The Musician as a Rock Star

Who would ever have imagined that a musician could be a rock star?  I would never have believed that the word “musician” and the phrase “rock star” could appear in the same sentence!

My surprise stems from the early 1980s whenb the only rock stars were audiologists who wandered into a hearing aid manufacturer’s office.   At that time, everything stopped while engineers, marketing people, and other groupies congregated around the audiologist hoping to glean some morsel of clinical truth.

In the 1980s (and before) hearing aid manufacturers were quite divorced from the clinic.  Those audiologists who did work with manufacturers back then were intrepid souls whose only weakness was that they had not spent years in the clinic.  It was therefore not unusual that the manufacturers were grasping at straws (and the occasional clinical audiologist who would wander into their offices).

As the 1980s progressed, more and more audiologists with clinical experience joined the ranks of the hearing aid manufacturers and more “focus” groups were held.  As a result (as well as due to the continual improvement in technology), hearing aids became better suited to the requirements of the hard of hearing consumer.  Directional microphones were revisited, as were compressors with a more gradual (less than 2:1) compression ratio.

Well, it’s now time for the musician to see the limelight!

Musicians are an interesting group.  They span the bridge between professional (with their own “clinical” experience) and the consumer.  Many musicians have a good sense of what sounds right and what does not.  It’s time for the musician to become a rock star as well!

Musicians can offer insight (and auditory systems) that will be able to give answers regarding bandwidth requirements, compression characteristics, gain and output estimation, and the subtleties of frequency equalization.  These are just features that we audiologists can only guess at, and only then, from an academic perspective.  A musician is the real thing.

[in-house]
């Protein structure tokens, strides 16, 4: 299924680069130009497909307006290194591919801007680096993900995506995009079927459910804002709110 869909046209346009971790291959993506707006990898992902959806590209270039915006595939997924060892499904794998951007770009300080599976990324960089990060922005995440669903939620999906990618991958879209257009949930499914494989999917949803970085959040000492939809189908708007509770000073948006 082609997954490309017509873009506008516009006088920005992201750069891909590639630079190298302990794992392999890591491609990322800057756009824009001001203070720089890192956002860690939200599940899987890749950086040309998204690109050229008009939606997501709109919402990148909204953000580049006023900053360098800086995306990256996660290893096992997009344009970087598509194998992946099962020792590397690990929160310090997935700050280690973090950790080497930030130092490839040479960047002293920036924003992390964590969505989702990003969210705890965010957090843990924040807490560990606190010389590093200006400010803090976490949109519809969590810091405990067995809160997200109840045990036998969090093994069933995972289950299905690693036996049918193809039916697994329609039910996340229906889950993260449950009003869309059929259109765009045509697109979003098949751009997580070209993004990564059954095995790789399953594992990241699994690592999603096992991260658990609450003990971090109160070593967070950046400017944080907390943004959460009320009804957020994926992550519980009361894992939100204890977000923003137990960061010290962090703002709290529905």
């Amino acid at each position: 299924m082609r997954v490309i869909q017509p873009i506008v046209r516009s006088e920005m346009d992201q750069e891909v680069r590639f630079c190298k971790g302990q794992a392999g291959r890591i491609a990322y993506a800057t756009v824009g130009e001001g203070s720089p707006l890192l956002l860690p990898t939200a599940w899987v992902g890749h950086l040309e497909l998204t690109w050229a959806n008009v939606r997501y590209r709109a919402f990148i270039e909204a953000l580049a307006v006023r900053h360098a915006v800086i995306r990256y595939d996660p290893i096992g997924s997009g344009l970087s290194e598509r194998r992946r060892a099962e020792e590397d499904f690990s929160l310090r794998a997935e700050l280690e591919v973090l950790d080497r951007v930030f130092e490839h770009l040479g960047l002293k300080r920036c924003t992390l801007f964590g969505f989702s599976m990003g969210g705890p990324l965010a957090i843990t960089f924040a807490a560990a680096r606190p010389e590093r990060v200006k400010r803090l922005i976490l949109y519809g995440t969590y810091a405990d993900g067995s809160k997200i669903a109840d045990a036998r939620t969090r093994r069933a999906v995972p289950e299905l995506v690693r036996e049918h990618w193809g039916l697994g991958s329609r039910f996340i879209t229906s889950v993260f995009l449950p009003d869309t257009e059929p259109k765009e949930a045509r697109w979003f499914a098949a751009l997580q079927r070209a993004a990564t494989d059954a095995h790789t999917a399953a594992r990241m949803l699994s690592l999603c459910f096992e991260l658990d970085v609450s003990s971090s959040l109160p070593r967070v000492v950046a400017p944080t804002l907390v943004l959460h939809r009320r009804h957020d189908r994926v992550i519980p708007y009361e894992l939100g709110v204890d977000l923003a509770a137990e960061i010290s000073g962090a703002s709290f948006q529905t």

I am not sure that a musician “focus group” will be successful.  Musicians have differing opinions and most importantly, have different jargon to describe what they mean.  This jargon issue has long kept audiologists and hearing aid manufacturers apart.  In a focus group, one musician may talk about clarity, whereas another may talk about naturalness of the music- despite being differing elements of the same electro-acoustic property being investigated.

I would strongly recommend that any investigation with a musician be an “N of 1” study, where a single musician’s perspectives and comments can be integrated into the development and alteration of available technologies.   Having more than one musician in a room (sounds like the beginning of a joke…) would just add to the variability of the data and would possibly swamp the values of any real contributions.

I would like to offer a wager at this point to all hearing aid manufacturers:   I will offer to buy a beer to anyone from a manufacturer (who attends a convention where we are both participating) who seeks out some musicians to give constructive feedback regarding some aspects of the electro-acoustic parameters of a hearing aid.  If you do seek out musicians, the free beer will be a small benefit to the large benefit that the musicians will be able to offer the manufacturers.

It’s time for the musician to become the rock star of our industry.  Audiologists have had their say.

About Marshall Chasin

Marshall Chasin, AuD, is a clinical and research audiologist who has a special interest in the prevention of hearing loss for musicians, as well as the treatment of those who have hearing loss. I have other special interests such as clarinet and karate, but those may come out in the blog over time.


  1. Brava, here I am! Now to find an audiologist in Atlanta who “talks musician.” I’ll offer a wager there’s not one here with a piano in the office. Oh, and a free beer, please, to a manufacturer/engineer to be present. Heck, drinks all around!

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